Quirktastic

 

There’s something I’ve always loved about weirdos. They’re unique. Not afraid to be themselves. I know I can be pretty weird myself, so naturally, I like to  show it in my work.

I love the idea of beautiful people doing weird things. Completely opposite of what the general population would find attractive. I suppose it’s what I find attractive. I feel it adds something different to your average portrait of someone. A portraits purpose is to show the person how they are, so why not add a few of their personality traits?

{For more of my work, visit my Instagram}

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Aviphile

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My latest shoot. The idea was there. I know the images are interesting, but I’m still not satisfied with them. Not because of the model, Jacqueline Tatum, her 11 birds, or the makeup artist, Natalie Moreno. It’s the lighting.

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Sometimes I make the mistake of being lazy. I’ll admit it. I love the way natural window light looks, so even though I’m in an environment that I know doesn’t have sufficient window light, and I have my strobes with me, I’m stubborn. It’s a flaw I think I’ve always had, and still proves to be something I need to overcome.

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Setting up strobes can be a huge pain. On top of that, I was nervous to use them around live birds for fear of frightening them off. The result, poor lighting. Don’t get me wrong, I still enjoy the images, I just wish they were….more.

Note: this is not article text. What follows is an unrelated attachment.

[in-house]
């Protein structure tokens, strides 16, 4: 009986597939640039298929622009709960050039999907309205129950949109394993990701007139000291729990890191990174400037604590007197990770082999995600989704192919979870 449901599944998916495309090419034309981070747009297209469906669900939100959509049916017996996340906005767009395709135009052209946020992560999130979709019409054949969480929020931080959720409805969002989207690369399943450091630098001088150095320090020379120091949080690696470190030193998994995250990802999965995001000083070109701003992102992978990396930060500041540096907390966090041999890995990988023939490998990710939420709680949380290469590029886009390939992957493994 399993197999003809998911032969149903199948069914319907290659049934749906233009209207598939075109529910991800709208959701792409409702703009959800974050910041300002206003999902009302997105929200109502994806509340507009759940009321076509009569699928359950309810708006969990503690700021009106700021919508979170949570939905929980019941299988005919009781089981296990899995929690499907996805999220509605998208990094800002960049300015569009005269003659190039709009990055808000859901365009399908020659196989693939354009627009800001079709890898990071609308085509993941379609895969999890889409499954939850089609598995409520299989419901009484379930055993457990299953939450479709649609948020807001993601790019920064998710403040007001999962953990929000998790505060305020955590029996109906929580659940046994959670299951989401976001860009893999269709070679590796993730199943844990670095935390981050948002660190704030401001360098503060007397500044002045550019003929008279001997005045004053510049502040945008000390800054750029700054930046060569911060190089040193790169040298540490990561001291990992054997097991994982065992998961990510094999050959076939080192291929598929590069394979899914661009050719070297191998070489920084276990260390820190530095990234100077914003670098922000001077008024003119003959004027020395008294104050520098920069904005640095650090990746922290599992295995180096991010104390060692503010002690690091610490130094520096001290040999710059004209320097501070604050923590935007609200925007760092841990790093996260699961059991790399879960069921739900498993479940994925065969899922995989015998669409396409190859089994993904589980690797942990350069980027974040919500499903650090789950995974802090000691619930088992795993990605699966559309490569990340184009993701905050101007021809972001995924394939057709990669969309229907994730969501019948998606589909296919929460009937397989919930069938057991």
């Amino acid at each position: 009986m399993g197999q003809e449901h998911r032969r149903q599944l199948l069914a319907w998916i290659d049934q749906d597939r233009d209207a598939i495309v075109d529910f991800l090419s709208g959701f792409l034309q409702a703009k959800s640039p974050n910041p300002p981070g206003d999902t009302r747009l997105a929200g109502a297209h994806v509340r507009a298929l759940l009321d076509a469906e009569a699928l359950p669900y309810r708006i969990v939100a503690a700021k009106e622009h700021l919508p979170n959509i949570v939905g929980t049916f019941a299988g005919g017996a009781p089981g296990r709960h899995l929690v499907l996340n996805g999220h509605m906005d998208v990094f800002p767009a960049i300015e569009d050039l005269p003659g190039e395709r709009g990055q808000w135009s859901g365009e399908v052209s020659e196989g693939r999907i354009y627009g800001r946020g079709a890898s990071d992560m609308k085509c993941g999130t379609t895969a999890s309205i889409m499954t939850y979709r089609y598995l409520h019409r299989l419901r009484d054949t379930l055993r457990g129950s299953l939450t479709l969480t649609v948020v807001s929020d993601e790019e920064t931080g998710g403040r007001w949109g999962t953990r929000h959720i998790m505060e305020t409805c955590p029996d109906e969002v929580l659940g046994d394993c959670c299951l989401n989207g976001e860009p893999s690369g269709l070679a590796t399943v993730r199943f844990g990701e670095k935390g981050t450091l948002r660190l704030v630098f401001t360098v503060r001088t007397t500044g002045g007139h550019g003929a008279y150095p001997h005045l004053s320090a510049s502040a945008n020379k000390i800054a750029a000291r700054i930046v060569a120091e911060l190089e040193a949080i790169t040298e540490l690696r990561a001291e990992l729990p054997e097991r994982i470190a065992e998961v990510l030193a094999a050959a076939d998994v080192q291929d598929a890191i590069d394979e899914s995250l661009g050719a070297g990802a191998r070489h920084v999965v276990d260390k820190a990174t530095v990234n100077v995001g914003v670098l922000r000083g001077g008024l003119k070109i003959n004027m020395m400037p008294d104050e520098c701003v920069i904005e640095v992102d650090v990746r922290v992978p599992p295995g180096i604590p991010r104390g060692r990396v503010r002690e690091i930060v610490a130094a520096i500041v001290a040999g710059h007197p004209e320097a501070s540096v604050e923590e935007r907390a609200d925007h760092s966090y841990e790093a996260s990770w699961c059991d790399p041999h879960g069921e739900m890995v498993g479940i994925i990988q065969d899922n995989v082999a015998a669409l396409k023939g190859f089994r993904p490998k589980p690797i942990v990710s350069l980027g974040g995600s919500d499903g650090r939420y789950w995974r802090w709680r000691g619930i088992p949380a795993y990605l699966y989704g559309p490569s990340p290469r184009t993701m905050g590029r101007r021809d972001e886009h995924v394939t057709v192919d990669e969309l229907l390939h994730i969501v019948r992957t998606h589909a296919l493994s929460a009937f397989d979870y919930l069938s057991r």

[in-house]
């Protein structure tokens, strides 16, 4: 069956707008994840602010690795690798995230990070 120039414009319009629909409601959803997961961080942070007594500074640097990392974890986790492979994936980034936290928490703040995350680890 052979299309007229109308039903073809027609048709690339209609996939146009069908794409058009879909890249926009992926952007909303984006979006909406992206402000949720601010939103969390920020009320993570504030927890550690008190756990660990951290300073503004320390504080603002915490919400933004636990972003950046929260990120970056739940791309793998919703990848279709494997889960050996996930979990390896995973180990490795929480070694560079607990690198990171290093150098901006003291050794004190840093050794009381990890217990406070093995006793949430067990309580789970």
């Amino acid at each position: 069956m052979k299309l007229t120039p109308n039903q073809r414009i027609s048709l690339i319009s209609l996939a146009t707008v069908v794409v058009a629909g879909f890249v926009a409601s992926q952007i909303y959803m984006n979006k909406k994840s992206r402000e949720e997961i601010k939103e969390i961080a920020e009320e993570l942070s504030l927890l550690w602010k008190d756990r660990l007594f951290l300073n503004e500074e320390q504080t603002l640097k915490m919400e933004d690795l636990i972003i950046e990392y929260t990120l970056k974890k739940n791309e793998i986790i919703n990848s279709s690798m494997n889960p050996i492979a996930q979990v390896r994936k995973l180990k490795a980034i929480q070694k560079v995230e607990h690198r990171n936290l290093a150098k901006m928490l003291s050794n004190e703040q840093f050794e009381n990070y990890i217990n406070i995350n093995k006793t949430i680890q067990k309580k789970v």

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More impactful. More dramatic. More inspiring.

There’s always something to improve on as a photographer. I think laziness is my latest goal.

{For more of my work, visit my Instagram}

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Art is Subjective: A Conversation With Kathy Tackett

It’s been a while since I’ve posted, I know. Work has been pretty hectic the last few months and I haven’t had the time, (or motivation, honestly), to shoot outside of work. But rest assured, I have more photo shoots planned in the next few months and will hopefully have something interesting to post soon. But for now, this will have to do.

A while back, I was asked to participate in sort of an “artist feature” blog post for ViewBug, and gladly obliged. It’s a bit of a filler blog, but I felt they asked some pretty interesting questions that my followers here might be interested in knowing. So enjoy!